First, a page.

A column I wrote recently about what it means to be a person who is accountable seems to have struck a nerve with a number of individuals and organizations. I've never had so much feedback, and never has it been so one-sided.
Clearly, lack of accountability is widespread. But it isn't hopeless; there are ways that accountability can be improved by helping people make a series of connections.
Many people out there, I believe, would show more accountability if they had the benefit of being properly indoctrinated and shown how to connect their actions and behaviors to the big picture and their own interest. The further down the organization people are, the less likely it is that they can make those connections without some help.
If you wonder why the people at lower levels of a business don't get the company's long-range goals and strategy, ask members of the leadership team to explain them. You can hardly expect the troops on the shop floor or in the back office to rally around goals and strategies that are nonexistent, unintelligible or lurking in a dusty binder.
Unfortunately, that is the way it is in many businesses. Long-range goals and strategies have not been well-defined, and even the leaders aren't clear on much more than the day-to-day challenges they face. Business leaders should be able to clearly explain goals and strategies in a 60-second elevator speech that anyone can understand. Most cannot.
The core goal of most businesses is profitable growth. It is a goal that can connect directly to the well-being of employees, but without explanation it can appear to be something that is great for the owners without meaning too much to everyone else.
The value of profitable growth to individual co-workers is easily explained. Its value isn't simply feathering the owners' nests. Growth is, in part, what pays for increasing salaries and the escalating cost of benefits. It helps to fend off competitors who are also trying to grow. It provides opportunities for advancement.
Profitable growth is a source of security and well-being for capable, accountable co-workers and their families. That is a fact, and it is a connection that should be communicated and explained regularly. But what can the person in the back office or on the shop floor do about profitable growth?
That is another connection management must make: the connection to the customer. Profitable growth comes from existing, satisfied customers who buy more and from new customers who try the products or services and are happy enough with the experience to come back again. It comes from providing customers with a better value and better experience than the bad guys, who are trying to grow their businesses.
The things that keep customers satisfied today are pretty universal. Customers expect businesses to be responsive and flexible, to fit the unexpected rush order into an already tight schedule. They expect speed, and they expect that products or services will be delivered on or before the date promised. They expect the job to be done right the first time and, when it isn't, they expect a fast response to complaints.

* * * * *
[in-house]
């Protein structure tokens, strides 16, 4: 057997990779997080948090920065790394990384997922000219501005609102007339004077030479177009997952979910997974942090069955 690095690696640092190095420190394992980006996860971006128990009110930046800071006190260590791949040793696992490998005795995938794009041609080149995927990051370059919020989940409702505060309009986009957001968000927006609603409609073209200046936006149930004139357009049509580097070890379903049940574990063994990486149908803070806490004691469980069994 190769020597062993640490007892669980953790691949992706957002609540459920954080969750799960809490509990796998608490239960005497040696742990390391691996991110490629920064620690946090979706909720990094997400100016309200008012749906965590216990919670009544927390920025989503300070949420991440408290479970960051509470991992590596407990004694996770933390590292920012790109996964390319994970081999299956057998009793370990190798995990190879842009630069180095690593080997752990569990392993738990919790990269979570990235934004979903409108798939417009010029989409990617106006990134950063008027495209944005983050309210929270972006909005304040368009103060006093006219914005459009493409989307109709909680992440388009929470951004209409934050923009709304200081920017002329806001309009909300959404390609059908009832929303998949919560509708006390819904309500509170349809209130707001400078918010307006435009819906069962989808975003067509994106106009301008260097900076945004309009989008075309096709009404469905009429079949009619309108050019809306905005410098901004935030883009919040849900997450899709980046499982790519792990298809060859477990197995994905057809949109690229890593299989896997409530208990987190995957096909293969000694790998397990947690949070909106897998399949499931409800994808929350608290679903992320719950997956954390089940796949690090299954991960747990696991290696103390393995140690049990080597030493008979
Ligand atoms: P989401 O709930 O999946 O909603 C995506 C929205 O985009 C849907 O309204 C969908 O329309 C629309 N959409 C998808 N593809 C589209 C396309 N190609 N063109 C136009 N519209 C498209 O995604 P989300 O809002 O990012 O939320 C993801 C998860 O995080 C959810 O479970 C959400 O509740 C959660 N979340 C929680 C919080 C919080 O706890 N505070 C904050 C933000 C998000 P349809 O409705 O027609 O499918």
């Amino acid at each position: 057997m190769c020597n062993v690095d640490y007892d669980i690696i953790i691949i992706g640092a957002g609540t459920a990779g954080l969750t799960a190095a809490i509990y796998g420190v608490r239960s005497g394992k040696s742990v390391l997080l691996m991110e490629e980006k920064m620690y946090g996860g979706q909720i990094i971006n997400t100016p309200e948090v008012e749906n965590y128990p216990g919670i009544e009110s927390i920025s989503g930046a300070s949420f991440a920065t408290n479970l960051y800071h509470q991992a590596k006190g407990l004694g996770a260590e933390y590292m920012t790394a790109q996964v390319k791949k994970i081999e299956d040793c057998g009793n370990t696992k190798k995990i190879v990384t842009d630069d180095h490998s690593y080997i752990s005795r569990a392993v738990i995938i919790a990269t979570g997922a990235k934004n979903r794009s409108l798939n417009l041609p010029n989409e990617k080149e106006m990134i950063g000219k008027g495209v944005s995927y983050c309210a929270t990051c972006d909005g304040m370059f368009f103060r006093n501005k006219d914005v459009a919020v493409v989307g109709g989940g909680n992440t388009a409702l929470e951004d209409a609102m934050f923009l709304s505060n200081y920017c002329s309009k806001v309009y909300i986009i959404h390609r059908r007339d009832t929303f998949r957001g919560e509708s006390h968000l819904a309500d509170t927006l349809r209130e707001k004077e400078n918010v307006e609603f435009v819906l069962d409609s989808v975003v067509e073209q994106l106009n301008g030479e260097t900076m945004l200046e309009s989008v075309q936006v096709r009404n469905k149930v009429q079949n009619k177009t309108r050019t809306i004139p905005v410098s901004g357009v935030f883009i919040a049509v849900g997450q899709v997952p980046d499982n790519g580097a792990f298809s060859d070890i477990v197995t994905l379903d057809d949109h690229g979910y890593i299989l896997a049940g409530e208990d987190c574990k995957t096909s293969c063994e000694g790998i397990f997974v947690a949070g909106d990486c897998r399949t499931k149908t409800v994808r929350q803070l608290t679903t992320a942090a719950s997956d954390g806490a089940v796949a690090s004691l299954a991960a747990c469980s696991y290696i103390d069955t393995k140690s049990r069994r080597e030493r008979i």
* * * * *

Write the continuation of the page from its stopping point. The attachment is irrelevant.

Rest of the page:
It should not be difficult to get employees to relate to those customer expectations. The fact is, we all have those expectations and we all have the experience of being disappointed. Everyone has been frustrated by lack of response and inflexibility in their private dealings with businesses. Everyone has been inconvenienced by broken promises. Everyone has complained to no avail.
The final connection is the connection to the actions of each employee. To keep customers happy, every individual must be striving to do things right the first time and to get things done when they are scheduled within the time allotted. Every individual must be willing to step up the pace when needed to fill the rush order or to help out the other employee or department or shift that has stumbled a bit.
This is a full circle of connections. Individual opportunity, job security and rising pay and benefits are sustained by profitable growth. Profitable growth is sustained by customer satisfaction. Customer satisfaction is sustained by the actions of individual coworkers, teams, departments and shifts who make these connections and who will benefit from taking care of the customers.
You have a much better chance of getting people to focus on customers, being accountable for their own good and the good of their families and co-workers, than you do trying to make them accountable for what they perceive as making the boss look good or for increasing the owners' wealth.
If you can make these connections regularly in company and department meetings, reviews of customer satisfaction metrics, newsletter stories and one-on-one discussions, you will give people a new focus for accountability.
Richard Randall is founder and president of management-consulting firm New Level Advisors in Springettsbury Township, York County. Email him at firstname.lastname@example.org.